Mark Fisher By MACBA

Mark Fisher, like me, taught at Goldsmiths, University of London, before his tragic death in 2017. He was a music critic, philosopher and political theorist. I’ve always been profoundly impressed by his writings, particularly the political work and I’m very proud the he was part of the Goldsmiths Community. I’m also very sad that he is no longer with us and that I never got the chance to meet him in person, despite working so near his office for many years.

Despite my admiration for Mark, I’m not completely convinced by Ghosts of my Life.

The book centres on the idea of “Hauntology”, a term invented by Jaques Derrida but that Fisher made his own. I probably can’t do the concept justice, but I will try to explain. According to Fisher our culture has stopped moving forward and is now “haunted” by the ghosts of the past, constantly repeating styles and formats of the past.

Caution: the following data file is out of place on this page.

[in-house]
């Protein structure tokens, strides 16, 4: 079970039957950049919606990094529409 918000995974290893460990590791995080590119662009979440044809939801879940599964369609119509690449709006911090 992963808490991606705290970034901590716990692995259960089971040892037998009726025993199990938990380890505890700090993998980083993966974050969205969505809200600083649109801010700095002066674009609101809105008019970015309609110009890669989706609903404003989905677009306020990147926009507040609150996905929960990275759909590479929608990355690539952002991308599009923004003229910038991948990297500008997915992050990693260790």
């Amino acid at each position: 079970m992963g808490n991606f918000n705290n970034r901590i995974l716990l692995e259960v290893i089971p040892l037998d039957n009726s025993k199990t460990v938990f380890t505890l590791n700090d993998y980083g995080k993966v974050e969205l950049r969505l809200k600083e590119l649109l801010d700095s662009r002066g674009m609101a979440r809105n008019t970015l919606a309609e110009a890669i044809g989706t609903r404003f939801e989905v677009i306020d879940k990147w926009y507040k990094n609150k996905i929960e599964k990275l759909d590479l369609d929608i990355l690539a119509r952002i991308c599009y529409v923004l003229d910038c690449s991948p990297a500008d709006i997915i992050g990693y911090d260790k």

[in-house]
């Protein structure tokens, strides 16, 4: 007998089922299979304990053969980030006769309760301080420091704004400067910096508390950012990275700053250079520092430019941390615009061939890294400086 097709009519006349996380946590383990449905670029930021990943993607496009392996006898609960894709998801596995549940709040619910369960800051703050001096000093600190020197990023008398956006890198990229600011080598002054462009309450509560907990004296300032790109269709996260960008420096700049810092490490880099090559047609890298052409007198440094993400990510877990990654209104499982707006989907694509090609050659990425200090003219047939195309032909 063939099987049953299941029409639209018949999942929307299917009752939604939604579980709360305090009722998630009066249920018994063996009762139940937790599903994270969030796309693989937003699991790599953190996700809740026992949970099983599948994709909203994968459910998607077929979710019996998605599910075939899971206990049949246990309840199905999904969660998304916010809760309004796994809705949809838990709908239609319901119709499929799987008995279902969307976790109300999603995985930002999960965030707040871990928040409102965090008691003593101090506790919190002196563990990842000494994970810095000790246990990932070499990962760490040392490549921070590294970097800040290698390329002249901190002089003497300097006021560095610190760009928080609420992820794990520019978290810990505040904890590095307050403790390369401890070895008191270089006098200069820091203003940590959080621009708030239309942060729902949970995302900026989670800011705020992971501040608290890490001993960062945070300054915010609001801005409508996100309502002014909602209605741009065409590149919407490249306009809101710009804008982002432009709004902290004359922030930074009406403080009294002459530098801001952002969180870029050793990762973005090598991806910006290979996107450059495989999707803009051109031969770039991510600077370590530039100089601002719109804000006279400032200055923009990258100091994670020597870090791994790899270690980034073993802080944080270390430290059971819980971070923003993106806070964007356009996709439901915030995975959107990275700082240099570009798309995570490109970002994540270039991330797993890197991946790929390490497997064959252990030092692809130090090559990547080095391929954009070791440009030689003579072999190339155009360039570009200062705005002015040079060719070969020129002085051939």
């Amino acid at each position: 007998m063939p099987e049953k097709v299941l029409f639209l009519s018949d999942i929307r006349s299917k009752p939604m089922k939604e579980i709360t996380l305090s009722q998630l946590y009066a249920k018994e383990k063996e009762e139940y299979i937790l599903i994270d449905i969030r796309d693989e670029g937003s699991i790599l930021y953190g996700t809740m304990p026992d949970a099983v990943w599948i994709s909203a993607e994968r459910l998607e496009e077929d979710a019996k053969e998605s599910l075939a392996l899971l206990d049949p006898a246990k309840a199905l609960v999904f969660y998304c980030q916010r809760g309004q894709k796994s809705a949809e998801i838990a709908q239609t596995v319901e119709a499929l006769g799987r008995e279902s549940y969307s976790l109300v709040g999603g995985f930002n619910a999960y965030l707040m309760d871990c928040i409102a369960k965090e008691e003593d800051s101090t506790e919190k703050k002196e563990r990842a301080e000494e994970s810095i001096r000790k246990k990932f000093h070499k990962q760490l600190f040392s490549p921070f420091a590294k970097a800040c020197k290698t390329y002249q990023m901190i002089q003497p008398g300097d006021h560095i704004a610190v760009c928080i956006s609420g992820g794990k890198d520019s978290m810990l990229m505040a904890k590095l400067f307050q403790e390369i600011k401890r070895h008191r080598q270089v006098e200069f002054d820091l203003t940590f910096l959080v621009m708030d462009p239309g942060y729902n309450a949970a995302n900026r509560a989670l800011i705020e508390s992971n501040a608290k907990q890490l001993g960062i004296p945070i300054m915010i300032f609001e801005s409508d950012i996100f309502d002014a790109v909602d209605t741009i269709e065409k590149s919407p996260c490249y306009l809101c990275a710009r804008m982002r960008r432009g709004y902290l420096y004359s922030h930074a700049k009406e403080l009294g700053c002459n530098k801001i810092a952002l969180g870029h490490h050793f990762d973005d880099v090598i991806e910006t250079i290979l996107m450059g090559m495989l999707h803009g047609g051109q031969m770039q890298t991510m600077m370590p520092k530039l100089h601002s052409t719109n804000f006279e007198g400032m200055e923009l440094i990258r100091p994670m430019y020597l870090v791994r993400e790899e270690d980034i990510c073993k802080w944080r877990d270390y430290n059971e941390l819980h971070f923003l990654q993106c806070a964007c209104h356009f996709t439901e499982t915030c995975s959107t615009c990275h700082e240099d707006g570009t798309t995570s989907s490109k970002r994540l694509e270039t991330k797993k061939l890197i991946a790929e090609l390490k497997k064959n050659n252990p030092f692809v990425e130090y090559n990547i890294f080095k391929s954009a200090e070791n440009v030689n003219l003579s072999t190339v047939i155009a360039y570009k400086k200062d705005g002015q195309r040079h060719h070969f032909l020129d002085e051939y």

This does make a lot of sense to me. Like Fisher, I’ve thought that one of the most surprising things about reaching middle age is that I don’t find anything to shock me in the new generation of pop music. In the early 90s, Jungle music was pretty shocking to me as a teenager let alone to a typical 44 year old. If you had played a record like Original Nuttah by Shy FX (to pick a random tune from my youth) to even the most cutting edge kids in the mid 80s it would have seemed incomprehensible. The same goes for the Sex Pistols in the 60s or Jimi Hendrix in the 50s.

In the late 20th century we were accustomed to the idea that pop music would be continually moving forward, each generation producing new styles that would be shocking and unrecognisable to previous generations (the same would go for “high art” from the first half of the 20th century). That seemed to stop around the start of the 20th century. There is nothing about contemporary pop that is shocking to my generation, beyond perhaps the fact that it doesn’t shock us.